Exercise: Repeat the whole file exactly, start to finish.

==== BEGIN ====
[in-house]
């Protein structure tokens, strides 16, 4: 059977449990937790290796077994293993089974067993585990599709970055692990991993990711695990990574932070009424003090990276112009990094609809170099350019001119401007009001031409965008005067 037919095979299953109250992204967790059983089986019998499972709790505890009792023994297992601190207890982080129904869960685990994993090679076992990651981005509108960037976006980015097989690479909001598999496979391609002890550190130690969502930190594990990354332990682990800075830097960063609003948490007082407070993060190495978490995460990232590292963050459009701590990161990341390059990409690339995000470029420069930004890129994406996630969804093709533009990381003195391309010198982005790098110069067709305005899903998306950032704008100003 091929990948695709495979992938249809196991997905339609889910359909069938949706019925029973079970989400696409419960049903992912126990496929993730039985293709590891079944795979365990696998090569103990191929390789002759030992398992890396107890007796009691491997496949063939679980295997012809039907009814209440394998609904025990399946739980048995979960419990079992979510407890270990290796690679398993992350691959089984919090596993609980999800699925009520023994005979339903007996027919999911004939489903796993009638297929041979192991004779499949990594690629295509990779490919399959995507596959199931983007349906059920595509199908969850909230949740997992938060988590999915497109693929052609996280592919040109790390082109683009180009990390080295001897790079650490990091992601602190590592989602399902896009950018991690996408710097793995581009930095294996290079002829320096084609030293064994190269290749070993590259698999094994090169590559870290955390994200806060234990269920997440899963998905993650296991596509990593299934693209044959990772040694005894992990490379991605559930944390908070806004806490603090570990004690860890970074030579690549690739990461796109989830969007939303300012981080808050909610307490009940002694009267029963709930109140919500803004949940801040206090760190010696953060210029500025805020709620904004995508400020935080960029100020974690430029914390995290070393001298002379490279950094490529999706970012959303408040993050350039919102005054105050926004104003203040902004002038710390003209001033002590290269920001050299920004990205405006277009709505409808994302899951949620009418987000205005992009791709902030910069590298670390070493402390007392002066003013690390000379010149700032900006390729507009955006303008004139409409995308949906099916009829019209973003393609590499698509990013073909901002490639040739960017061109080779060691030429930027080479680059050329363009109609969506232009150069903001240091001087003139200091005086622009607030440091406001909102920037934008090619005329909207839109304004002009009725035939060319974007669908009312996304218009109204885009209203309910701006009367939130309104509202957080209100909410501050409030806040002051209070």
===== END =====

[in-house]
């Protein structure tokens, strides 16, 4: 059977449990937790290796077994293993089974067993585990599709970055692990991993990711695990990574932070009424003090990276112009990094609809170099350019001119401007009001031409965008005067 037919095979299953109250992204967790059983089986019998499972709790505890009792023994297992601190207890982080129904869960685990994993090679076992990651981005509108960037976006980015097989690479909001598999496979391609002890550190130690969502930190594990990354332990682990800075830097960063609003948490007082407070993060190495978490995460990232590292963050459009701590990161990341390059990409690339995000470029420069930004890129994406996630969804093709533009990381003195391309010198982005790098110069067709305005899903998306950032704008100003 091929990948695709495979992938249809196991997905339609889910359909069938949706019925029973079970989400696409419960049903992912126990496929993730039985293709590891079944795979365990696998090569103990191929390789002759030992398992890396107890007796009691491997496949063939679980295997012809039907009814209440394998609904025990399946739980048995979960419990079992979510407890270990290796690679398993992350691959089984919090596993609980999800699925009520023994005979339903007996027919999911004939489903796993009638297929041979192991004779499949990594690629295509990779490919399959995507596959199931983007349906059920595509199908969850909230949740997992938060988590999915497109693929052609996280592919040109790390082109683009180009990390080295001897790079650490990091992601602190590592989602399902896009950018991690996408710097793995581009930095294996290079002829320096084609030293064994190269290749070993590259698999094994090169590559870290955390994200806060234990269920997440899963998905993650296991596509990593299934693209044959990772040694005894992990490379991605559930944390908070806004806490603090570990004690860890970074030579690549690739990461796109989830969007939303300012981080808050909610307490009940002694009267029963709930109140919500803004949940801040206090760190010696953060210029500025805020709620904004995508400020935080960029100020974690430029914390995290070393001298002379490279950094490529999706970012959303408040993050350039919102005054105050926004104003203040902004002038710390003209001033002590290269920001050299920004990205405006277009709505409808994302899951949620009418987000205005992009791709902030910069590298670390070493402390007392002066003013690390000379010149700032900006390729507009955006303008004139409409995308949906099916009829019209973003393609590499698509990013073909901002490639040739960017061109080779060691030429930027080479680059050329363009109609969506232009150069903001240091001087003139200091005086622009607030440091406001909102920037934008090619005329909207839109304004002009009725035939060319974007669908009312996304218009109204885009209203309910701006009367939130309104509202957080209100909410501050409030806040002051209070």